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Bernard Crane

Bernard Crane

Over 30 years of effectively, zealously fighting for clients
  • Criminal Law, DUI & DWI, White Collar Crime ...
  • District of Columbia, Virginia
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Ada Chan
Reviewed by Ada Chan May 7, 2020
Rating: 10 Justia Lawyer Rating - 10 out of 10
Bernard Crane is an incredibly dedicated and hardworking attorney. His work ethic and commitment to his clients is equally as impressive as his overall good nature. While his record speaks for itself, I would also highly recommend Mr. Crane to represent any of my friends or family in need of a good attorney with proven results
Client Reviews
Reviewed by G. T. February 5, 2020
Successful Probation Modification
Mr. Crane successfully petitioned the DC Superior Court for an early termination of probation. He and I developed a strategy to collect supporting evidence for the court and articulate that evidence to convince the judge to release me from probation early. I am very pleased that I no longer have to report to a probation officer, nor comply with additional restrictions of probation.
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Bernard Crane graduated from George Washington University, and earned his law degree from Catholic University. He's been practicing criminal and business law in the Washington area since 1985. For over 30 years, he's zealously fought for clients accused of all types of crimes - from marijuana to murder and carjacking. There's almost nothing he's not already seen and learned to deal with, both in the courtroom and at the negotiating table. He's helped thousands of people get through some of the worst times in their lives. He can help you, too.

Before becoming an attorney, he was a private investigator, conducting investigations across the county. Prior to that, he served as a police officer, including working undercover in narcotics. He know how investigations are built, so he know where their weak spots are. He's been where the arresting officer has been, so he know what he sees. More importantly, he know what the officer misses.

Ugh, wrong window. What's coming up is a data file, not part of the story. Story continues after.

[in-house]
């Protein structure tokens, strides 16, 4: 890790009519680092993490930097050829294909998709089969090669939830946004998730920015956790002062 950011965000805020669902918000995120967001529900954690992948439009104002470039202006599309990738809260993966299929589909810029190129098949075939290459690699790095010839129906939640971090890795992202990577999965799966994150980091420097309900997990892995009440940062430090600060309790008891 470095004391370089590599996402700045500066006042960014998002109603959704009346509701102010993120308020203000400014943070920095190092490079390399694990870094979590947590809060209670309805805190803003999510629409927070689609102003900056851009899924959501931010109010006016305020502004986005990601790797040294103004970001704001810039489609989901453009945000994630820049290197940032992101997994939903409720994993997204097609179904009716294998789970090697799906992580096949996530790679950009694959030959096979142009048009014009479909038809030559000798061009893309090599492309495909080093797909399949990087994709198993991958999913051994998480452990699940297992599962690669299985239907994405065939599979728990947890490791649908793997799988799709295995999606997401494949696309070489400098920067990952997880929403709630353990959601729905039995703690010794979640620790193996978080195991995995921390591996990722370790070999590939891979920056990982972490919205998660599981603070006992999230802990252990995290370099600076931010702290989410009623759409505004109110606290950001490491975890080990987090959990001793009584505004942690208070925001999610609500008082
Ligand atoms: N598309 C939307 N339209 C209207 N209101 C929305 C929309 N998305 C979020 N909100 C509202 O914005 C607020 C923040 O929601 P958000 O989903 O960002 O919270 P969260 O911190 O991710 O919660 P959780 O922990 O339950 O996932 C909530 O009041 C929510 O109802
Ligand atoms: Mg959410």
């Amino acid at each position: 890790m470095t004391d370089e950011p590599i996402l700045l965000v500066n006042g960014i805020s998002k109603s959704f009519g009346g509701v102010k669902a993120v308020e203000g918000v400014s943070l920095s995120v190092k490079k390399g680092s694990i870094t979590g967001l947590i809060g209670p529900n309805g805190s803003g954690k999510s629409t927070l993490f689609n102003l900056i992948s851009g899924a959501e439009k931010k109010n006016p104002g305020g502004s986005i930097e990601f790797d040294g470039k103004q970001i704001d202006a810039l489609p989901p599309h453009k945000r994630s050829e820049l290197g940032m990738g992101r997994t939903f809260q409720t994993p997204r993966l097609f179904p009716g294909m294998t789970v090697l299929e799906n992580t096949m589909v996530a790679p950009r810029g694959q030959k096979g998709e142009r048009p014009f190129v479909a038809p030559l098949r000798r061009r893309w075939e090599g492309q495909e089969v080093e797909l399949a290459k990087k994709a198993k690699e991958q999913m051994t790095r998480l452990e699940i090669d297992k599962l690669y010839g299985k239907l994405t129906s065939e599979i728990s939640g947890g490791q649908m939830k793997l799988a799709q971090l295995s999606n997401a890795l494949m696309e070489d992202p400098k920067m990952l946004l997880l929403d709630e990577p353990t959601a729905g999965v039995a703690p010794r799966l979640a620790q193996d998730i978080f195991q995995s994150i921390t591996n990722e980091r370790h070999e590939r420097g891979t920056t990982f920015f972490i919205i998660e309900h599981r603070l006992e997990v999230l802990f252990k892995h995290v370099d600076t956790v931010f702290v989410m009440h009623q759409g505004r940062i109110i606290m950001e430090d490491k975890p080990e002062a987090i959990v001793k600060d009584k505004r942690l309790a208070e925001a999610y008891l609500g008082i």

Mr. Crane has completed an in-depth advanced training course on traffic alcohol cases approved by the National Highway Traffic Safety Administration, and become one of the few attorneys who have earned certification in Standardized Field Sobriety Testing. This means he's been trained in exactly the same procedures the officers must use to make arrests for DWI or DUI. He can spot errors and omissions in their reports that frequently result in cases being dismissed.

He's advised and handled the legal needs of countless businesses, including accountants, doctors, restaurants, nightclubs, I T vendors (hardware and software), labor services providers, and government contractors. He's guided clients' businesses from start-up to becoming major players, and helped them with government contracts, bid protests, liquor licensing, union disputes, corporate agreements, leases, buy-sell agreements, and all other business matters. He treats YOUR business as if it were HIS business.

Practice Areas
  • Criminal Law
  • DUI & DWI
  • White Collar Crime
  • Traffic Tickets
  • Business Law
Video Chat and Conferencing
  • Skype
  • Zoom
  • Google Duo
  • Free Consultation
  • Credit Cards Accepted
Jurisdictions Admitted to Practice
District of Columbia
District of Columbia Bar
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  • English: Spoken, Written
Professional Experience
Fairfax County Bar Association
DC Superior Court Trial Lawyers Association
The George Washington University
B.A. (1976) | Criminal Justice, Sociology, Dramatic Art
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The Catholic University of America Columbus School of Law
J.D. (1976) | Law
Honors: American Jurisprudence Academic Achievement Awards: Creditors Rights and Debtors Protection, Insurance Law, Professional Responsibility
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Professional Associations
District of Columbia Bar
- Current
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Virginia State Bar